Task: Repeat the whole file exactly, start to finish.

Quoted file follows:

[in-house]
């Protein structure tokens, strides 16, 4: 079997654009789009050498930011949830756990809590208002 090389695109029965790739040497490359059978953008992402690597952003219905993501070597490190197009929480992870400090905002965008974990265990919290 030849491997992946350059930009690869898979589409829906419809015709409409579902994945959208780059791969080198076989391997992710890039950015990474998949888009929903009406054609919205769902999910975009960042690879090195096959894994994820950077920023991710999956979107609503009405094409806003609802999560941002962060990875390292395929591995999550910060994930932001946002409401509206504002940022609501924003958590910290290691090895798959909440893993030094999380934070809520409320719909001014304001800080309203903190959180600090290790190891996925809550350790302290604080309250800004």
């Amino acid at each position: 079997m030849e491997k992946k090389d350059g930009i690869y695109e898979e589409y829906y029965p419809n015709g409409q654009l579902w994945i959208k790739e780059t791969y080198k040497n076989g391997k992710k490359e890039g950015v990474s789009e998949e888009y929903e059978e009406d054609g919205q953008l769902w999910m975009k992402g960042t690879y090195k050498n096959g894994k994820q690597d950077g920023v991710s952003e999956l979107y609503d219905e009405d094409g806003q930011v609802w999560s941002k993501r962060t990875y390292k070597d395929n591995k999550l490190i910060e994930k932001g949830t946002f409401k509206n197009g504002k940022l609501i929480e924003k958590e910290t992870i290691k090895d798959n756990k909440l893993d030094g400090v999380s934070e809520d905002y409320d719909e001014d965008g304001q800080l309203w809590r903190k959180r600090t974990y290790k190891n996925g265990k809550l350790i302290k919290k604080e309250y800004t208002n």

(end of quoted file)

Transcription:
[in-house]
């Protein structure tokens, strides 16, 4: 079997654009789009050498930011949830756990809590208002 090389695109029965790739040497490359059978953008992402690597952003219905993501070597490190197009929480992870400090905002965008974990265990919290 030849491997992946350059930009690869898979589409829906419809015709409409579902994945959208780059791969080198076989391997992710890039950015990474998949888009929903009406054609919205769902999910975009960042690879090195096959894994994820950077920023991710999956979107609503009405094409806003609802999560941002962060990875390292395929591995999550910060994930932001946002409401509206504002940022609501924003958590910290290691090895798959909440893993030094999380934070809520409320719909001014304001800080309203903190959180600090290790190891996925809550350790302290604080309250800004």
């Amino acid at each position: 079997m030849e491997k992946k090389d350059g930009i690869y695109e898979e589409y829906y029965p419809n015709g409409q654009l579902w994945i959208k790739e780059t791969y080198k040497n076989g391997k992710k490359e890039g950015v990474s789009e998949e888009y929903e059978e009406d054609g919205q953008l769902w999910m975009k992402g960042t690879y090195k050498n096959g894994k994820q690597d950077g920023v991710s952003e999956l979107y609503d219905e009405d094409g806003q930011v609802w999560s941002k993501r962060t990875y390292k070597d395929n591995k999550l490190i910060e994930k932001g949830t946002f409401k509206n197009g504002k940022l609501i929480e924003k958590e910290t992870i290691k090895d798959n756990k909440l893993d030094g400090v999380s934070e809520d905002y409320d719909e001014d965008g304001q800080l309203w809590r903190k959180r600090t974990y290790k190891n996925g265990k809550l350790i302290k919290k604080e309250y800004t208002n």